In 2010, Iranian officials stopped poet Simin Behbahani at the airport in Tehran.
The 82-year-old poet, nearly blind due to macular degeneration, was on her way to Paris to speak at an International Women’s Day event.
Somehow, she was a threat.
Authorities confiscated her passport, interrogated her all night and told Behbahani if she wanted her passport back, she would have to retrieve it from Iran’s Revolutionary Court.
Behbahani, by then a recipient of the Simone de Beauvoir Prize for Women’s Freedom and a two-time nominee for the Nobel Prize in literature, had developed quite the reputation for speaking out against tyranny. Behbahani wrote about social issues with a populist bent. She wasn’t afraid to draw attention to the problems faced by prostitutes in Tehran or bring context to the Islamic revolution of 1979 by including Iranian history in her accounts.
On Tuesday, Behbahani died at age 87 from heart failure, her son told Bloomberg. She was a fierce feminist who subverted the form of Iran’s traditional ghazals, love poems traditionally written by male admirers to women. Behbahani flipped the ghazals and wrote hers to men. She used them to write about a mother’s anguish over the loss of her son in the Iran-Iraq war and the horrors of stoning women to death.
Even though she was apolitical, she had multiple run-ins with Iranian authorities. NPR reported that in 2007, a magazine published a poem Behbahani had written about the Iran-Iraq war. The government subsequently forced it to close. In 2006, she told The Washington Post she was whipped and beaten with an electrified club by riot police at an International Women’s Day event in Tehran. That same year, the editor of an opposition newspaper said he was forced to shut down when he printed one of her poems. In 1996, she was blindfolded and carted off to jail while she was at the home of a German diplomat. She was released the next morning.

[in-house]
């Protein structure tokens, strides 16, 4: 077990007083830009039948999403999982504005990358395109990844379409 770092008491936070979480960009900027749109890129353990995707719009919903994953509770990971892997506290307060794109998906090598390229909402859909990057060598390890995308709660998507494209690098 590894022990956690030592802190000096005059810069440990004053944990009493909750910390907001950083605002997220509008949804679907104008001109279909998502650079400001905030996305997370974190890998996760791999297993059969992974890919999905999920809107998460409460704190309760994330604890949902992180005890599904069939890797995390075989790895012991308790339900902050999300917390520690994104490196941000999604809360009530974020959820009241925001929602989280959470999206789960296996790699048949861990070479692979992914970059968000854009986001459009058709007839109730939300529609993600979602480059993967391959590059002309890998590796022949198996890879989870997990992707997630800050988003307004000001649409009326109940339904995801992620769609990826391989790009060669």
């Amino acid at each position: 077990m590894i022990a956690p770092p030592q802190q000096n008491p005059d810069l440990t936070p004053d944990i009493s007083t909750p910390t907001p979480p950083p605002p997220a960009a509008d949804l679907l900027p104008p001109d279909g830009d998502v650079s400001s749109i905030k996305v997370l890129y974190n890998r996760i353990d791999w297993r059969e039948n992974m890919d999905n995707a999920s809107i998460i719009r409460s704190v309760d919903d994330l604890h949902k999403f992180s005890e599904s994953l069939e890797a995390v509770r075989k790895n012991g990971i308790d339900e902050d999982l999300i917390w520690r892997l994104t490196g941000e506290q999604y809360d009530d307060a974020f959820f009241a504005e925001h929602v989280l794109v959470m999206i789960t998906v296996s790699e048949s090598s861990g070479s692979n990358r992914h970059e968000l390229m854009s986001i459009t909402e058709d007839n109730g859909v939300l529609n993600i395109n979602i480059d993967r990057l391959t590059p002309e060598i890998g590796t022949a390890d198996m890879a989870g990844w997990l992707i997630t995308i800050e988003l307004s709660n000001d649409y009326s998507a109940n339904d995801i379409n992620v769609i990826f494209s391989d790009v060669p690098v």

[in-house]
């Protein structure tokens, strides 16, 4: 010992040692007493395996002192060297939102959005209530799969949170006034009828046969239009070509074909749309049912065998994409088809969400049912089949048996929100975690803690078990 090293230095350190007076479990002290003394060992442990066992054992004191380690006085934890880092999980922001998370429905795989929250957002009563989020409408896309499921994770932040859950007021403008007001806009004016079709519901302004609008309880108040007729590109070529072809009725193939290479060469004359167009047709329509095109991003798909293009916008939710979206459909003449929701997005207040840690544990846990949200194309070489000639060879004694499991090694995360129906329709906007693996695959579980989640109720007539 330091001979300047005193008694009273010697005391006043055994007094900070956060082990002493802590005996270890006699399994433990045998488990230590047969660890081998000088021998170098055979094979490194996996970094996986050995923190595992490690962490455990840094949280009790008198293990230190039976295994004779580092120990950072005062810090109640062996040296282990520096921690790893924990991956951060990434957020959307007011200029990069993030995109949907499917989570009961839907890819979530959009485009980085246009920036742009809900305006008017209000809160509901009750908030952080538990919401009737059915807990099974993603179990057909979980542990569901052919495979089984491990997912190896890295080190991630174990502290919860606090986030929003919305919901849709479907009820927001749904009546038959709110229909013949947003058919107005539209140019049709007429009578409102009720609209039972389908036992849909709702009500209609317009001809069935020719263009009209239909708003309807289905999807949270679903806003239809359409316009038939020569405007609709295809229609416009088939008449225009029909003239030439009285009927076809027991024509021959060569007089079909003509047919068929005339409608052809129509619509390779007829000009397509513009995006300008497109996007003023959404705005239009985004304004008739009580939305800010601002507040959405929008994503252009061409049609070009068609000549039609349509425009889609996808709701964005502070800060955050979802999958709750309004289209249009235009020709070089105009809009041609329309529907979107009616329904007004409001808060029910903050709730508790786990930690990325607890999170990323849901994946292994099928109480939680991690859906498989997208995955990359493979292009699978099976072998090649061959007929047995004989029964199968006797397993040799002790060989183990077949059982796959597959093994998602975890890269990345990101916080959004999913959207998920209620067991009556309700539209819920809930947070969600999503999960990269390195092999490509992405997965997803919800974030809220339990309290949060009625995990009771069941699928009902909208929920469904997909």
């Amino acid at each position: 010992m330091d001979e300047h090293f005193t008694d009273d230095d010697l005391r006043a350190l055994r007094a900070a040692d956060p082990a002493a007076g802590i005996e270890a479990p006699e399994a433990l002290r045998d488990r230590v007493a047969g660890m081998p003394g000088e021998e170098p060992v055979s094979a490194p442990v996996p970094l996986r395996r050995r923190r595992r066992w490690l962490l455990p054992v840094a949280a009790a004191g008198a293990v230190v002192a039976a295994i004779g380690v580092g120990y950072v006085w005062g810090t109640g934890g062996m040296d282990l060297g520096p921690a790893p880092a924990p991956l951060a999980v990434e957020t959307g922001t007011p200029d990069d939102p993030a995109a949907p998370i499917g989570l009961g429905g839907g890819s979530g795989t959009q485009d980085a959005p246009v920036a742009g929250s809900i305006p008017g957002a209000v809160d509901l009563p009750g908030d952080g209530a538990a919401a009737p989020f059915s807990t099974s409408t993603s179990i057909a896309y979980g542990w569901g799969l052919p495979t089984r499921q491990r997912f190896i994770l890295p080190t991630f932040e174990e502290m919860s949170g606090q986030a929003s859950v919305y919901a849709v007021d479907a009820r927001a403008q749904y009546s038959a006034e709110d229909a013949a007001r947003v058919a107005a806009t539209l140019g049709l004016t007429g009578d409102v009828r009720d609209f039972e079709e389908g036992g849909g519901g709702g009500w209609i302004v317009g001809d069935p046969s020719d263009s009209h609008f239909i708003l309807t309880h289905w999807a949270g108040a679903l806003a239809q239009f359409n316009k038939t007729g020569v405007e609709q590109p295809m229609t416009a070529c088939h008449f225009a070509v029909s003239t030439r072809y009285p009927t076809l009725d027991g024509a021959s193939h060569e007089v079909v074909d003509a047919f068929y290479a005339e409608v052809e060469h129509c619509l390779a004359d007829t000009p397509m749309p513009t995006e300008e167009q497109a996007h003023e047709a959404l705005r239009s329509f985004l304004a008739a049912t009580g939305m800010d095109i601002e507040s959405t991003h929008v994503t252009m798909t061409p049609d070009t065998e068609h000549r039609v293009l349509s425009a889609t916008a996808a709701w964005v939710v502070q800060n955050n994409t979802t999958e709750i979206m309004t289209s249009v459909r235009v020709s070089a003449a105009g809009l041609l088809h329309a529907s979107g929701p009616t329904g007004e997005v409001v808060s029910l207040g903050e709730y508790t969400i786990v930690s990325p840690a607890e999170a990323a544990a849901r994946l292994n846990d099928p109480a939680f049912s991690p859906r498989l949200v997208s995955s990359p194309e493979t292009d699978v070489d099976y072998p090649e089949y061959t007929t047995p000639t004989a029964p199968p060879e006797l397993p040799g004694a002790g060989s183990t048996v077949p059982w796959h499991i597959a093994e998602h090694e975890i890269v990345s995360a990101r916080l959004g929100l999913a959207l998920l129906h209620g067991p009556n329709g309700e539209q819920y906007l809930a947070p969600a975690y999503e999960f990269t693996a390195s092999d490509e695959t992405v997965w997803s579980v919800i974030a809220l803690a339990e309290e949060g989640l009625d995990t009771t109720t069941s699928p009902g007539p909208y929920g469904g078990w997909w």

“I will identify her as the most iconic Iranian poet alive,” Farzaneh M. Milani, director of Studies in Women and Gender at the University of Virginia, told The Post in 2006. “I can really say she has become a cultural hero, and she is treated as such outside and inside her country. She reminds me of T.S. Eliot. She dives deep into her culture and literature, and the product is a truly modern outlook on the role of the individual, concern for democracy and human rights. The form is traditional, but the perspective and poetic persona are quite progressive.”
President Obama quoted Behbahani in a video he recorded for Nowruz, the Persian new year.
Despite the efforts of the Iranian government and the ayatollahs to intimidate her and censor her speech, Behbahani became one of Iran’s most well-respected and beloved social critics, earning the nickname “The Lioness of Iran.”
Said NPR’s Davar Ardalan in a remembrance:
For millions of Iranians all over the world, Behbahani represented the invincible power of the Iranian psyche. Her words were piercing and fierce, lamenting on the lack of freedom of expression through the ages. For six decades, many Iranians found refuge in her poetry as a way to nurture their hunger for dialogue, peace, human rights and equality.
In June 2009, she penned the poem, “For Neda Agha-Soltan,” a tribute to the woman whose death during the violent crackdown following disputed Iranian elections was broadcast around the world.
You are neither dead, nor will you die.
You will always remain alive.
You have an eternal existence.
You are the voice of the people of Iran.
h/t: Translated by Milani and Kaveh Safa.
Correction: An earlier version of this story incorrectly stated the first name of Davar Ardalan.